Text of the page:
Body dysmorphic disorder: Assessment, diagnosis, and differential diagnosis
- Katharine A Phillips, MD
Katharine A Phillips, MD
- Professor of Psychiatry and Human Behavior
- Warren Alpert Medical School of Brown University
Body dysmorphic disorder (BDD) is characterized by preoccupation with nonexistent or slight defects in physical appearance, such that patients believe that they look abnormal, unattractive, ugly, or deformed, when in reality they look normal. The preoccupation with perceived flaws leads to repetitive behaviors (eg, checking their appearance in mirrors), which are difficult to control and are not pleasurable. BDD is common but usually under-recognized, causes distress and/or impaired functioning, and is often associated with suicidal ideation and behavior.
Patients with BDD may present to mental health professionals as well as other clinicians, such as dermatologists, plastic surgeons, primary care physicians, pediatricians, and dentists. Most patients seek nonpsychiatric treatment (most commonly dermatologic or surgical) for their perceived physical defects; this treatment appears to be ineffective for most patients and can be risky for clinicians to provide. By contrast, pharmacotherapy (eg, selective serotonin reuptake inhibitors or clomipramine) and/or cognitive-behavioral therapy tailored specifically to BDD are often efficacious.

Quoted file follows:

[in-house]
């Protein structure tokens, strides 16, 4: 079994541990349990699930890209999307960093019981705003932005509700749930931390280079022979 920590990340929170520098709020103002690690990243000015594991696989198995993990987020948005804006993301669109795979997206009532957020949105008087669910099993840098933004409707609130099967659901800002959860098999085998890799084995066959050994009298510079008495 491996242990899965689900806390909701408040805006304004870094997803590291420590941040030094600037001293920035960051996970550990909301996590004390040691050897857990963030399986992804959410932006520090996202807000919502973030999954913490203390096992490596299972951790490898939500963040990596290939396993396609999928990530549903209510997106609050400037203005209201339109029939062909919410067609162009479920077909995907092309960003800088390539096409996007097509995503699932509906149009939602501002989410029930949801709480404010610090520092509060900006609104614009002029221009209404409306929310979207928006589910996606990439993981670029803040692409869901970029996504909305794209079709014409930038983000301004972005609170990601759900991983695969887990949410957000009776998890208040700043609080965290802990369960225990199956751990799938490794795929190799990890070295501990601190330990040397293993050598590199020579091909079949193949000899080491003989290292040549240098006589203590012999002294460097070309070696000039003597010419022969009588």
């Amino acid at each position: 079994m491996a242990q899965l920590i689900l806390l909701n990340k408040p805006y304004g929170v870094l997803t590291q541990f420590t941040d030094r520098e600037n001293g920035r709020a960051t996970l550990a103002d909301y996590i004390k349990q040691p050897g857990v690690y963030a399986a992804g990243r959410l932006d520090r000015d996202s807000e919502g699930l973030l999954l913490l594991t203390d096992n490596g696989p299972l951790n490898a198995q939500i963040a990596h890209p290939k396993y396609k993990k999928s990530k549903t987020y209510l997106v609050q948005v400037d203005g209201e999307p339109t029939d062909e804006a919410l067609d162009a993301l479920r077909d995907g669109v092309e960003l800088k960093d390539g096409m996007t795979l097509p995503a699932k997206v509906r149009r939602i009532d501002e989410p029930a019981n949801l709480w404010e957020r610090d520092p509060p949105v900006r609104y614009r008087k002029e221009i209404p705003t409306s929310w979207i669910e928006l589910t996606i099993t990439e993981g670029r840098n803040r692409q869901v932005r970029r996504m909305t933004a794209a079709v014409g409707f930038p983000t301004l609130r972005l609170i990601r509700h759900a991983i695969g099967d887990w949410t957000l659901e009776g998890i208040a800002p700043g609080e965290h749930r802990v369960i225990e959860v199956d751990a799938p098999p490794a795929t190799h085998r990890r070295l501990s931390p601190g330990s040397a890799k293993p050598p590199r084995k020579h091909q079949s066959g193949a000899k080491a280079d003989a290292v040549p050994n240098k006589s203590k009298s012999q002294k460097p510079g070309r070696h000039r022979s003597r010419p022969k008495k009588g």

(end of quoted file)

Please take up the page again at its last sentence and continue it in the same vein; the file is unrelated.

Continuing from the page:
This topic reviews the assessment, diagnosis, and differential diagnosis of BDD. The epidemiology, pathogenesis, clinical manifestations, treatment and prognosis of BDD are discussed separately. (See "Body dysmorphic disorder: Epidemiology, pathogenesis, and clinical features" and "Body dysmorphic disorder: Treatment and prognosis".)
The initial clinical evaluation of patients with a possible diagnosis of body dysmorphic disorder (BDD) includes a general psychiatric history, general medical history, and mental status examination, with emphasis upon suicidal ideation and behavior, delusional BDD symptoms, and depressive symptoms [1-3]. As with all psychiatric patients, a physical examination is indicated and typically is performed by the patient’s primary care clinician or an internal medicine consultant; however, many patients refuse examinations because they do not want their bodies seen by others. Laboratory tests are obtained on the basis of the history and examination.
Screening instruments — Screening instruments can facilitate diagnosis, but are not intended to diagnose BDD by themselves. For patients who screen positive, a clinical interview is required to establish the diagnosis.To continue reading this article, you must log in with your personal, hospital, or group practice subscription. For more information on subscription options, click below on the option that best describes you:
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- Screening instruments
- Clinical interview
- - Avoiding pitfalls
- Diagnostic clues
- Diagnostic criteria
- DIFFERENTIAL DIAGNOSIS
- Normal appearance concerns
- Obvious bodily defects
- Dysmorphic concern
- Eating disorders
- Unipolar major depression
- Social anxiety disorder
- Avoidant personality disorder
- Panic disorder
- Generalized anxiety disorder
- Obsessive-compulsive disorder
- Trichotillomania (hair-pulling disorder)
- Skin picking (excoriation) disorder
- Illness anxiety disorder
- Factitious disorder
- Psychotic disorders
- Gender dysphoria
- Olfactory reference syndrome
- Body identity integrity disorder
- INFORMATION FOR PATIENTS